I close my eyes and imagine Sherlock Holmes. I see a tall, thin man, a long hooked nose, and sculpted cheeks. He had deep-set eyes and thin lips. Both his arms and legs are long and lanky. His demeanor is serious, humorless, even stoical. Though he enjoys explaining how he came to the solutions to the mysteries he investigates, it is always with a certain disdain for his listeners and their inferior intellects. He wears a satin dressing gown, ankle length, and he has an ascot wrapped around his neck and tucked into the dressing gown. He sits in front of a fire and smokes a pipe. This image of him is so vivid it feels as if I’m recalling a memory of a long lost friend. But where does it come from?
Elements come from the pages of Sir Arthur Conan Doyle’s Sherlock Holmes stories. Other elements come from the illustrations of Sidney Paget that appeared in The Strand to accompany the stories. Much of it comes from a photograph I had seen of Sidney Paget that made me wondered if he had modeled Holmes after himself. (Rumors at the time stated he modeled Holmes on his brother.) Other elements come from Basil Rathbone (1982-1967), who portrayed Holmes in fourteen American-made films. None of it comes from Robert Downey, Jr., who recently starred as the detective in two movies. His portrayal of Sherlock Holmes, though entertaining, conflicts so much with my imagination that I felt outraged.
How dare they ruin Holmes!
When the outrage waned, I wondered: Was it justified?
Since it had been decades since I had read any Sherlock Holmes stories–not since I was a kid–I realized I had no claim to the detective. I realized my image of Holmes was more influenced by popular depictions of him than by Doyle’s writing. I read several reviewers who defended Downey’s Sherlock Holmes as being closer to Doyle’s detective than the more classic movie depictions. This motivated me to start a project that I’ve been considering for years. It is time to read Doyle’s Sherlock Holmes canon.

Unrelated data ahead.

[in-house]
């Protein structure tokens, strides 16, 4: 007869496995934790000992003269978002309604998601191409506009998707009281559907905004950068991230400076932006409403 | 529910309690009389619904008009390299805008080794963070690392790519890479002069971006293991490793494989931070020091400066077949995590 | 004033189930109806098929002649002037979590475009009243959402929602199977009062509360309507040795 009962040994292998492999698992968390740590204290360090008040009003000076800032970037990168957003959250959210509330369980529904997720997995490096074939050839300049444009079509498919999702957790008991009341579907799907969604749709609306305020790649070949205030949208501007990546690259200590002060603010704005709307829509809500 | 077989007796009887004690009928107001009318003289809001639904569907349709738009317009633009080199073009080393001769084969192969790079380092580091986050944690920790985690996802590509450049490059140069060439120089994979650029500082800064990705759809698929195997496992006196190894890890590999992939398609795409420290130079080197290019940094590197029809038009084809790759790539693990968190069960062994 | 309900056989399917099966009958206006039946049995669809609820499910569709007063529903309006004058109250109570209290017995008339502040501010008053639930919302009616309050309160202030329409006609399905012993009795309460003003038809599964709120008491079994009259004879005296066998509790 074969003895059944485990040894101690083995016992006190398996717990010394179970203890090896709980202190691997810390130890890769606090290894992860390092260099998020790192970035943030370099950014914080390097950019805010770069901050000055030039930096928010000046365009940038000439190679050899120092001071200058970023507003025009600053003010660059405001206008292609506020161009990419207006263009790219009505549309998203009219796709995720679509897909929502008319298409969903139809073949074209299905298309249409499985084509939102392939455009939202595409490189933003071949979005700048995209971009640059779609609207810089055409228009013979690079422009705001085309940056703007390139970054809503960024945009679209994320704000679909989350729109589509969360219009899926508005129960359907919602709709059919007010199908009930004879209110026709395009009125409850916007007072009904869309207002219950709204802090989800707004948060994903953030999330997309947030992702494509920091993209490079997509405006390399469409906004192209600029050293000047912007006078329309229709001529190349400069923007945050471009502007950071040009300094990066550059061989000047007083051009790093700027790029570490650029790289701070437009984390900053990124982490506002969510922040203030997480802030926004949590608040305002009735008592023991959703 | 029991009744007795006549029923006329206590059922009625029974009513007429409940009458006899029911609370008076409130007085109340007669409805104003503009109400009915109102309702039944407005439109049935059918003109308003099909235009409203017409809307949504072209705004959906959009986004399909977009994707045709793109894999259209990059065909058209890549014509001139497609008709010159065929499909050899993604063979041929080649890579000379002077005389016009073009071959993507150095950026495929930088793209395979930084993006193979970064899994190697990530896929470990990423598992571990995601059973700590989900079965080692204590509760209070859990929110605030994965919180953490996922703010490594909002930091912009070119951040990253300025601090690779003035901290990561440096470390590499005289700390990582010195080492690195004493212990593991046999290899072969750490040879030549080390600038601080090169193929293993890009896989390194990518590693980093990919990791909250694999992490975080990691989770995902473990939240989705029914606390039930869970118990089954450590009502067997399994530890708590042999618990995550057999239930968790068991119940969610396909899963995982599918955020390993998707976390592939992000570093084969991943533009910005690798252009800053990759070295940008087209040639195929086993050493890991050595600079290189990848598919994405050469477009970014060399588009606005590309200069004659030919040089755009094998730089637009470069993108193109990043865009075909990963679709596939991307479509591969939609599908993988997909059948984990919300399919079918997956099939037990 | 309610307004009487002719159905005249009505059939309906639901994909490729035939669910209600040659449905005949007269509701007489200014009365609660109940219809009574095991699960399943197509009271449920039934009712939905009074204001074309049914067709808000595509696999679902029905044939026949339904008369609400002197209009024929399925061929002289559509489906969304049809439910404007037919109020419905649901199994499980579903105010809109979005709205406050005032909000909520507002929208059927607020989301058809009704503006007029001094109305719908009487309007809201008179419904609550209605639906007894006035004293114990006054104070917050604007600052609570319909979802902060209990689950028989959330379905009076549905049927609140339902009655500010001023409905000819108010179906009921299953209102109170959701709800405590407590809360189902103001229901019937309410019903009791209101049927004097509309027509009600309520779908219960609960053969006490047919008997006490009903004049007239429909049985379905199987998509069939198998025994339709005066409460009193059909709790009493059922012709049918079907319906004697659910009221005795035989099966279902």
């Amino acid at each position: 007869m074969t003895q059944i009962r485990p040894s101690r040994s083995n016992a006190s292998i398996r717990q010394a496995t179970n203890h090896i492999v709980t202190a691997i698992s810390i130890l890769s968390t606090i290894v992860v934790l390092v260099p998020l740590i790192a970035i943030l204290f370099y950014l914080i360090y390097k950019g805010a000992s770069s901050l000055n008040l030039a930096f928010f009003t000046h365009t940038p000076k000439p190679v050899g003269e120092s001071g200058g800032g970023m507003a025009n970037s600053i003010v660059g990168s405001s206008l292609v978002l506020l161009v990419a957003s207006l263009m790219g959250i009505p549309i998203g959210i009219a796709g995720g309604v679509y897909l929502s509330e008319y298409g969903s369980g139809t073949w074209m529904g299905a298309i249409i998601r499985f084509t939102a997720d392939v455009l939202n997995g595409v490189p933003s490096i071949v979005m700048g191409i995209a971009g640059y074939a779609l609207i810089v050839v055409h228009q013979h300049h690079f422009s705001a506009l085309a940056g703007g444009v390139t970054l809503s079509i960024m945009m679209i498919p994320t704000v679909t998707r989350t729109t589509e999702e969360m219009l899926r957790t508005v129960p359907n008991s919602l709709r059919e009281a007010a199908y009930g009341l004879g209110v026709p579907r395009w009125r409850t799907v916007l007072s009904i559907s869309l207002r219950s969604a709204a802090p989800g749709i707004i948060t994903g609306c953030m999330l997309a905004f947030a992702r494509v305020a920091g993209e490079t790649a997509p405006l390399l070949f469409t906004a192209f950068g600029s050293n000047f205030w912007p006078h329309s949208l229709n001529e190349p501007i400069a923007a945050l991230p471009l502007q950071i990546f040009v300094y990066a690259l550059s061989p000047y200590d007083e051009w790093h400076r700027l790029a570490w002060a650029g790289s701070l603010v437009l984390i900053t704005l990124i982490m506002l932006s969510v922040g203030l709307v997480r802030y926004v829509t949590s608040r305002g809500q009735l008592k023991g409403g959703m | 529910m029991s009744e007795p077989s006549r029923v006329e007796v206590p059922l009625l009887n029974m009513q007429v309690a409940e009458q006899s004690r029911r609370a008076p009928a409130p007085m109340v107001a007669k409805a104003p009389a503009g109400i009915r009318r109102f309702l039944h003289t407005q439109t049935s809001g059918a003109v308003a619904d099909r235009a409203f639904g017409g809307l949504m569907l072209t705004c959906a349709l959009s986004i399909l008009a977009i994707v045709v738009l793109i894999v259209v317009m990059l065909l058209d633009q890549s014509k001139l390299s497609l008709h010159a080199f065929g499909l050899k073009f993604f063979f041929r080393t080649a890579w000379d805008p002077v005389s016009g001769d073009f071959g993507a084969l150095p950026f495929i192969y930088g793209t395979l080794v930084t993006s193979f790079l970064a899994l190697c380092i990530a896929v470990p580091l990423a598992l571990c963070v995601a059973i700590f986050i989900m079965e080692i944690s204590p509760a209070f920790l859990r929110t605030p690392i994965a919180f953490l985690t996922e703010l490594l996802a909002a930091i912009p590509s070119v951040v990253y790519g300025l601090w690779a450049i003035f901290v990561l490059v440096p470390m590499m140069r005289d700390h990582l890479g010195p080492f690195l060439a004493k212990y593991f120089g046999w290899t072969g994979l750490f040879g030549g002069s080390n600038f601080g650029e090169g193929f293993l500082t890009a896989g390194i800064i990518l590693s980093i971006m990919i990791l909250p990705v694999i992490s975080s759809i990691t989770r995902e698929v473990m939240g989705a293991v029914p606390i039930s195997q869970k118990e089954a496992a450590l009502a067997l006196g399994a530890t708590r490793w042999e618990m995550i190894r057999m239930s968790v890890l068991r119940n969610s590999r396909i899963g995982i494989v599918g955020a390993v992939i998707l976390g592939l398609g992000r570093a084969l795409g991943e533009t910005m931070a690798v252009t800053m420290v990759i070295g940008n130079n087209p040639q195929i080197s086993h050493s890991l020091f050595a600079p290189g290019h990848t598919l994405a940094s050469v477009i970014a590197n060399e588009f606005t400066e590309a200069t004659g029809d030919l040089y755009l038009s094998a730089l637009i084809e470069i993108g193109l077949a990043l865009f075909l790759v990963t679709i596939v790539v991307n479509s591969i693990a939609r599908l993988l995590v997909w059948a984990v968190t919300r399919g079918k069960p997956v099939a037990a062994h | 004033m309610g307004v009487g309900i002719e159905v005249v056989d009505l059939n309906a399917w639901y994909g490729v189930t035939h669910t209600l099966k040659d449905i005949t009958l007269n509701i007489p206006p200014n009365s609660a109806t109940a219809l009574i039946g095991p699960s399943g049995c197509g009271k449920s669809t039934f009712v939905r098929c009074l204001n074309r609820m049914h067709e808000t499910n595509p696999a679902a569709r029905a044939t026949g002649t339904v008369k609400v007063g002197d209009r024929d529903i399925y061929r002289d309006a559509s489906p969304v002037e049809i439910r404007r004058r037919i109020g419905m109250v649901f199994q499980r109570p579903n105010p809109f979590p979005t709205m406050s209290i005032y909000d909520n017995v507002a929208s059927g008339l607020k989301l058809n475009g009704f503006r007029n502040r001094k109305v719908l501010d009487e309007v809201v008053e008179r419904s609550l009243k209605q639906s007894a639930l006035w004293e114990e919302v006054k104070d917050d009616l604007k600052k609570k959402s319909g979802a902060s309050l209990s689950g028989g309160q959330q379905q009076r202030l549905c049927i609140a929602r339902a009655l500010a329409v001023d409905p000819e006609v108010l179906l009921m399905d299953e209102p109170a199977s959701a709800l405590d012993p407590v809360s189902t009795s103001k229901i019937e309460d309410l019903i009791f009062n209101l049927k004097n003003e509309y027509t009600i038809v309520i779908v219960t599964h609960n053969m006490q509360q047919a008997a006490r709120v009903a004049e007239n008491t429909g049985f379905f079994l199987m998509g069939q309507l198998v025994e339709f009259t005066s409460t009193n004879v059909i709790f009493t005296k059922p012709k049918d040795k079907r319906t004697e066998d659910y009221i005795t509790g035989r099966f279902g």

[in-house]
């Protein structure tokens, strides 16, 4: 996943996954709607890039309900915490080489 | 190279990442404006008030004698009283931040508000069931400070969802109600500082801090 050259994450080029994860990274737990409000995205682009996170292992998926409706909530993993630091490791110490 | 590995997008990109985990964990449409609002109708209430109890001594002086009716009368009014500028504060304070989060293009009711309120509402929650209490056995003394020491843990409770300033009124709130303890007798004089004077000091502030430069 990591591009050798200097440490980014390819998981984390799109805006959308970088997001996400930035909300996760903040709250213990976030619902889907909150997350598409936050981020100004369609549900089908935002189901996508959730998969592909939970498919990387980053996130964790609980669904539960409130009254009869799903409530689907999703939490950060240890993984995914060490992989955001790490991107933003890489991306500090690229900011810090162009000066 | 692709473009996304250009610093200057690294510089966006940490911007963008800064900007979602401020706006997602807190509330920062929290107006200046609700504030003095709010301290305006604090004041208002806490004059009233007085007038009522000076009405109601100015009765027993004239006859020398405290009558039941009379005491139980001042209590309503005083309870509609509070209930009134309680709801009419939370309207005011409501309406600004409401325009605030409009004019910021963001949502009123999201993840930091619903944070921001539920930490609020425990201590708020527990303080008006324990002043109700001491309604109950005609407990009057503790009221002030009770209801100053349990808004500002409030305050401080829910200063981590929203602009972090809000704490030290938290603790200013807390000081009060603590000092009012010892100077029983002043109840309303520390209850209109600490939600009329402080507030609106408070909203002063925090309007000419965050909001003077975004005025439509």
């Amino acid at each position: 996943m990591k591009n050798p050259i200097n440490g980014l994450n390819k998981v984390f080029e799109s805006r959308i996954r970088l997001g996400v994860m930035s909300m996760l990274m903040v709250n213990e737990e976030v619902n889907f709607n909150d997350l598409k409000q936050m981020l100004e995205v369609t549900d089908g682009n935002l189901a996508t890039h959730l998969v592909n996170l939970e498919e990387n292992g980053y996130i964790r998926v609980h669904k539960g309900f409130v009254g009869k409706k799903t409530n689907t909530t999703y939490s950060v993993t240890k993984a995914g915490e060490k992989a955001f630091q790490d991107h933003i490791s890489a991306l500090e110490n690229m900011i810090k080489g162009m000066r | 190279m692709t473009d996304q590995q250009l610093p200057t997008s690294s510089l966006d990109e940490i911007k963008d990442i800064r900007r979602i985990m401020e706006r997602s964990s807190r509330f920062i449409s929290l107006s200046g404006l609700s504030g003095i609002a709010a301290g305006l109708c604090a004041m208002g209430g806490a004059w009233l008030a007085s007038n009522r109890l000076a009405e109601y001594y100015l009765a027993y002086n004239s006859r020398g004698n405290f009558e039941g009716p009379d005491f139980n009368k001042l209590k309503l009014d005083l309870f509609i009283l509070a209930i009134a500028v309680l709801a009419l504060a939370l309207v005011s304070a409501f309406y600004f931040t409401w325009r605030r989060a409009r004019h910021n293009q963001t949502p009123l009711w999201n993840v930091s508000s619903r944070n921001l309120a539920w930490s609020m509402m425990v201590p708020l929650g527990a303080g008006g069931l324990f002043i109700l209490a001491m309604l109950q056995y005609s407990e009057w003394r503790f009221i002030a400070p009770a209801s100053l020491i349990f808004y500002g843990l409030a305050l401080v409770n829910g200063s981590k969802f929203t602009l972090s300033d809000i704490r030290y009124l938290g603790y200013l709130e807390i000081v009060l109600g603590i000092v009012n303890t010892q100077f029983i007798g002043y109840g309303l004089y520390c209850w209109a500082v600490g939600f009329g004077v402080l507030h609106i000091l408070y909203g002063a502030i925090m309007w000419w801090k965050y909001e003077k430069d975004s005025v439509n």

Once a month until I finish the canon, I will read and review one of Sir Arthur Conan Doyle’s Sherlock Holmes books. In August, I posted my review of A Study in Scarlet, and in October, I posted my review for The Sign of the Four. (Unfortunately, I missed September.) Along with four novels, Doyle’s detective appeared in fifty-six short stories, which had been collected into five books. The Adventures of Sherlock Holmes, published as a book in October 1892, is the first short story collection and the third Holmes book to be published. It contains twelve stories, which first appeared in the monthly magazine The Strand from July 1891 to June 1892. Adventures is the topic of this month’s review.
George Newnes (1851-1910), a British publisher, founded The Strand in January 1891, and in July of the same year, he began publishing Doyle’s Sherlock Holmes short stories. The magazine soon became a popular literary magazine in England, with these stories helping to establish the magazine. Though Doyle knew success with his two proceeding novels–A Study in Scarlet and The Sign of the Four–it was his stories in The Strand that established Holmes as the iconic detective. Since the magazine’s circulation hovered around 500,000, he was reaching a broader audience than ever before. It seems synergic, the way the magazine and Sherlock Holmes contributed to each other’s popularity. Of course, Doyle wasn’t the only writer to contribute stories to the magazine. It published works by such literary heavyweights as H.G. Wells, Agatha Christie, P.G. Wodehouse, and Rudyard Kipling. Winston Churchill also published in the magazine. Even Queen Victoria got into the act. She contributed a sketch of one of her children. Though the original magazine went out-of-print in the 1950s, it was revived as a quarterly magazine in 1998, based in Michigan, and continues to publish today.
“As a rule,” said Holmes, “the more bizarre a thing is the less mysterious it proves to be. It is your commonplace, featureless crimes which are really puzzling, just as a commonplace face is the most difficult to identify. But I must be prompt over this matter.”
“The Red-Headed League”
Conan Doyle, Sir Arthur; Top Five Books (2014-06-04). The Adventures of Sherlock Holmes (Illustrated) (Top Five Classics Book 6) (p. 24). Top Five Books. Kindle Edition.
In writing these stories, Doyle used his favorite narrator, Dr. John Watson. At the end of The Sign of the Four, Watson announced he would marry. Chronologically, some of the adventures described in these stories happened after Watson’s married and moved out, but in several cases, he referenced his “notes” about the various problems that had faced Holmes while Watson still lived at 221B Baker Street. The plot of these stories follow a similar outline: They begin with a long exposition in the form of a dialogue, in which the crime or problem is laid out; Holmes then investigates and discovers the solution to the mystery. These are not Agatha Christie’s styled mysteries, in which the reader is challenged to puzzle out the solution before the detective. They are closer to the modern police procedural stories, where the tension and suspense grows as the detective zeros in on the villain.